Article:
Sheene Manor House
We are indebted to Janet and Michael Pilkington for sharing their memories of Sheene Manor and Farm with us.
Janet Pilkington first visited Sheene Manor just after the war at the age of 9 or 10. One of her memories from that time was of the full time gardener, Bert Cooper, who grew wonderful cauliflowers in the walled garden.
Inside the Manor house the rooms were very large and surprisingly there were only three bedrooms (now 4), a large kitchen, hallway, large lounge, dining room and a Victorian conservatory. There were open fireplaces in every bedroom. One bedroom, previously used by George Palmer, contains panelling that used to be in the hall. This is painted now.
The Cambridge Antiquarian Society said that in 1665 there were 11 fireplaces and probably more although it is difficult to see where they all were. Certainly some of the chimneys are false giving the impression that there are more rooms than there are. There is a quaint mix of styles from sixteenth to the nineteenth century. On the south-west side there is a seventeenth century wall of mellowed red bricks forming two wings of the house and enclosing an area that was once Elizabeth Pyke’s garden, now the kitchen garden. The south side had columns, or quoins, but they have since been removed. Part of the west wing has been lowered by one story exposing a tapering chimney stack. There was a lumber room in this part of the house with a large faggot heath.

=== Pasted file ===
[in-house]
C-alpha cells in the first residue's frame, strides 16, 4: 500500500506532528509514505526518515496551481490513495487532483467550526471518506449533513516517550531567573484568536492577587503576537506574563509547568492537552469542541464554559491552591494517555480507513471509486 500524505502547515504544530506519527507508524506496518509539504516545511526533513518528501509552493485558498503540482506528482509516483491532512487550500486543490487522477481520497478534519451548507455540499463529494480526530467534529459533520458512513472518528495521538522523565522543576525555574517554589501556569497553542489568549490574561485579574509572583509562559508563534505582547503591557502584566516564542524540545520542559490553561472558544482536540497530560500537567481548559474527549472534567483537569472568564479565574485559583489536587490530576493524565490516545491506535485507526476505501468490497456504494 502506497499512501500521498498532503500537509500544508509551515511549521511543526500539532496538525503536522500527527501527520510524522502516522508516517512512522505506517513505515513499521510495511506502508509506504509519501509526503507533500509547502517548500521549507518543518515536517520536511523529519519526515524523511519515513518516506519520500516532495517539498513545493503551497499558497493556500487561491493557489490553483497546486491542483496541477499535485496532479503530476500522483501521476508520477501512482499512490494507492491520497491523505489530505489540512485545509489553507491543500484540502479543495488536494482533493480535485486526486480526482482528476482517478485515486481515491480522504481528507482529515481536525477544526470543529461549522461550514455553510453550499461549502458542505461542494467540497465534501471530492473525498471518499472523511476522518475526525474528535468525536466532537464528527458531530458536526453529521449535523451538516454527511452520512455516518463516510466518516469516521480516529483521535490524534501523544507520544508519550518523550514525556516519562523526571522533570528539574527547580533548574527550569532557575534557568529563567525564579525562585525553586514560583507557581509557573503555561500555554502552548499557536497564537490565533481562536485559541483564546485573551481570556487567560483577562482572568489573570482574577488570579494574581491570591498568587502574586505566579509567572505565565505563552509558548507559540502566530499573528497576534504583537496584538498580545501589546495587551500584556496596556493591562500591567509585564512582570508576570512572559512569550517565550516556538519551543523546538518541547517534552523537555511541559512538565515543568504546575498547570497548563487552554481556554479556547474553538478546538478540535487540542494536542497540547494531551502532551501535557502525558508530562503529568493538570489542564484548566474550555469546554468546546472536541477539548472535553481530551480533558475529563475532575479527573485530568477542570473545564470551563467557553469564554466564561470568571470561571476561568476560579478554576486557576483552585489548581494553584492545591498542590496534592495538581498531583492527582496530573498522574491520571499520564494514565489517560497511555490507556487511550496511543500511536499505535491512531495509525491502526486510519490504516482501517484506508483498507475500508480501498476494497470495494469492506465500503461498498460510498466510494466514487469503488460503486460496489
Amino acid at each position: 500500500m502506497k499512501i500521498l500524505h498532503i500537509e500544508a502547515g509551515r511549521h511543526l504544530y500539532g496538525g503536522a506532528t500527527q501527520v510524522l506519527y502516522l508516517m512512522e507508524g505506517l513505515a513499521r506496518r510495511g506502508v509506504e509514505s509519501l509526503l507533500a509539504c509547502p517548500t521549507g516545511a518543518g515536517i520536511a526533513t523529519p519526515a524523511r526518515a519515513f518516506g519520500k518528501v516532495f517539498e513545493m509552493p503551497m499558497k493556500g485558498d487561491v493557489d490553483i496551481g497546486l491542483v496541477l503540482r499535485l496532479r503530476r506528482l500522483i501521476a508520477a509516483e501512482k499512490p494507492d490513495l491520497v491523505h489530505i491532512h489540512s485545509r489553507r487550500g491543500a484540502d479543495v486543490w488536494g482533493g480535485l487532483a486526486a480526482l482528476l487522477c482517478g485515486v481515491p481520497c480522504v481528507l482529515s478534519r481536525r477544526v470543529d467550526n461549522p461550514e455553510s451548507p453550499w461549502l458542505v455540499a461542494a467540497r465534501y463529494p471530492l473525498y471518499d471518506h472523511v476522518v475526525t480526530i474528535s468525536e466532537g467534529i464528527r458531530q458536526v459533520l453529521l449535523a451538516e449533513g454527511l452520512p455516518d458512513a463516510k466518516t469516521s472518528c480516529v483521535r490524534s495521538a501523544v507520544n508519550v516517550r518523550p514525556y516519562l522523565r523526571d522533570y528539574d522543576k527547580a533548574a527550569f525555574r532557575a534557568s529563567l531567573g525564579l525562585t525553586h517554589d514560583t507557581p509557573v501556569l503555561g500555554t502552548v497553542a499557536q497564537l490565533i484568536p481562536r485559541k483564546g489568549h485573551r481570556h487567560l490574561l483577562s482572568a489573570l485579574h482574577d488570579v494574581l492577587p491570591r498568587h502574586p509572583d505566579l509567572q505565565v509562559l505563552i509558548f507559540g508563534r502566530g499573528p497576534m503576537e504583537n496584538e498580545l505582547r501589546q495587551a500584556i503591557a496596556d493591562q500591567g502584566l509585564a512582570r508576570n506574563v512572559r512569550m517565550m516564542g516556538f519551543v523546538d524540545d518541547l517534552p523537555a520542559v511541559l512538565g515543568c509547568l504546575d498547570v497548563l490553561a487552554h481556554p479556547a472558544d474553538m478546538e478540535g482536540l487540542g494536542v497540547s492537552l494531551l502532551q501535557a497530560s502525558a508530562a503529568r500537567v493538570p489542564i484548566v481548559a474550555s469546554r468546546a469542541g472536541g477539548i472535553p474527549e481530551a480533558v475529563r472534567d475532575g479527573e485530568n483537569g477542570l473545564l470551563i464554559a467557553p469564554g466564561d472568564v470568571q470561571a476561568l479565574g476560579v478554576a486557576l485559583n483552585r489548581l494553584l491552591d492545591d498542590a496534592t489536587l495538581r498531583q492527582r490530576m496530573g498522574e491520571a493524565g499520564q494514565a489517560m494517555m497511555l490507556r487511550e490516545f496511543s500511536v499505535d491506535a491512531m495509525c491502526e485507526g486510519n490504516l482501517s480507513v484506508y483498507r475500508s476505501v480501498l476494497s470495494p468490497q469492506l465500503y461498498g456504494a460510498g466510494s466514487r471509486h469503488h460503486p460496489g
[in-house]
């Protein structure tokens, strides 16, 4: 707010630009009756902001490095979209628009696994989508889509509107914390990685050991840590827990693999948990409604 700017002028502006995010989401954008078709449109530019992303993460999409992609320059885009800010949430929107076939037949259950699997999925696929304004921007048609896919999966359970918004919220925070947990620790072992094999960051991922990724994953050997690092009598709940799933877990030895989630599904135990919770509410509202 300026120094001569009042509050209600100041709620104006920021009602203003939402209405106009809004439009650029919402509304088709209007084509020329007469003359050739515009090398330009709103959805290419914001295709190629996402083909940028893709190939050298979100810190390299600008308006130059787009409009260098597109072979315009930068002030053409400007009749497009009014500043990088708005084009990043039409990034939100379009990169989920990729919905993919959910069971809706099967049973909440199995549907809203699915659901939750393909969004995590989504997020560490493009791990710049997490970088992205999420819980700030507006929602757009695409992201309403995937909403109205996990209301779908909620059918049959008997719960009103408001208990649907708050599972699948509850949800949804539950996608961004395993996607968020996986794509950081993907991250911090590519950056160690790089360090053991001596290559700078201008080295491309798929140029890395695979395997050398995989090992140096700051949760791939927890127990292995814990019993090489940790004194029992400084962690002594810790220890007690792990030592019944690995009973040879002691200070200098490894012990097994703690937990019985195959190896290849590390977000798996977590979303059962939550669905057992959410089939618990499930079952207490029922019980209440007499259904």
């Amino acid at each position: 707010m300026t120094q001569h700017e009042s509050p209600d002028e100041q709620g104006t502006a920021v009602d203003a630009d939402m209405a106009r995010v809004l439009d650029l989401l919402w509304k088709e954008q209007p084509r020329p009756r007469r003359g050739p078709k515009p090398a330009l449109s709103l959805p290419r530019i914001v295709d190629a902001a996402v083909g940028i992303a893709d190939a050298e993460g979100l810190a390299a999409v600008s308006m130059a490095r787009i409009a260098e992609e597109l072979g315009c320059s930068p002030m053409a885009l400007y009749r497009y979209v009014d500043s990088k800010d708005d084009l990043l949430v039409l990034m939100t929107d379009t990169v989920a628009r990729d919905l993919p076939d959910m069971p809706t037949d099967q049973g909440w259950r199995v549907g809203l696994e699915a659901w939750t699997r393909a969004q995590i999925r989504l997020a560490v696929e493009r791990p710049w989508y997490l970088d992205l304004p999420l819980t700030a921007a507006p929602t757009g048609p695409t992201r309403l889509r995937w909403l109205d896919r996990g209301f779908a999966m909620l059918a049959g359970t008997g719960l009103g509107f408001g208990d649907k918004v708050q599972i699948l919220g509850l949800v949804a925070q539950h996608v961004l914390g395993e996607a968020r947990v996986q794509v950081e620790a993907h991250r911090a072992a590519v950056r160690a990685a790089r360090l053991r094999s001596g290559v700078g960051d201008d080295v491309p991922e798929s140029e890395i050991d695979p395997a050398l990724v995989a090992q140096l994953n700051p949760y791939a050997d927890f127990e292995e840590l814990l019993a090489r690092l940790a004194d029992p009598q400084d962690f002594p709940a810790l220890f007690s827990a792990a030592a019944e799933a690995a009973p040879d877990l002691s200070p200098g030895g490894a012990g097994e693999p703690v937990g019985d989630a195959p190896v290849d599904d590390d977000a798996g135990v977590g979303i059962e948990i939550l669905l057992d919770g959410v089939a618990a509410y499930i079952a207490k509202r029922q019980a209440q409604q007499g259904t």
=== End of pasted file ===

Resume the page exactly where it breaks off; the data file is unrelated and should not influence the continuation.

There was a tennis court at the back of the house but this is now laid to lawn. In the past it has also been a croquet lawn. At one time there were 6 tennis courts in Meldreth and Melbourn and during the summer tennis matches were played on a different court every evening finishing up at Malton. One of the courts was at Chiswick Farm.
There used to be an old long barn on saddle stones in the farm yard which had to be pulled down.
Janet and Mike Pilkington married in 1960 and moved into the Manor ~1980 when George and Marjorie Palmer moved into the bungalow converted from the old stable block.
Ada Catley used to be a maid in the house. She remembers being there when George Palmer’s father died in 1934. He just dropped down dead whilst shaving.
Sheene Manorial records are in the Cambridge Record Office.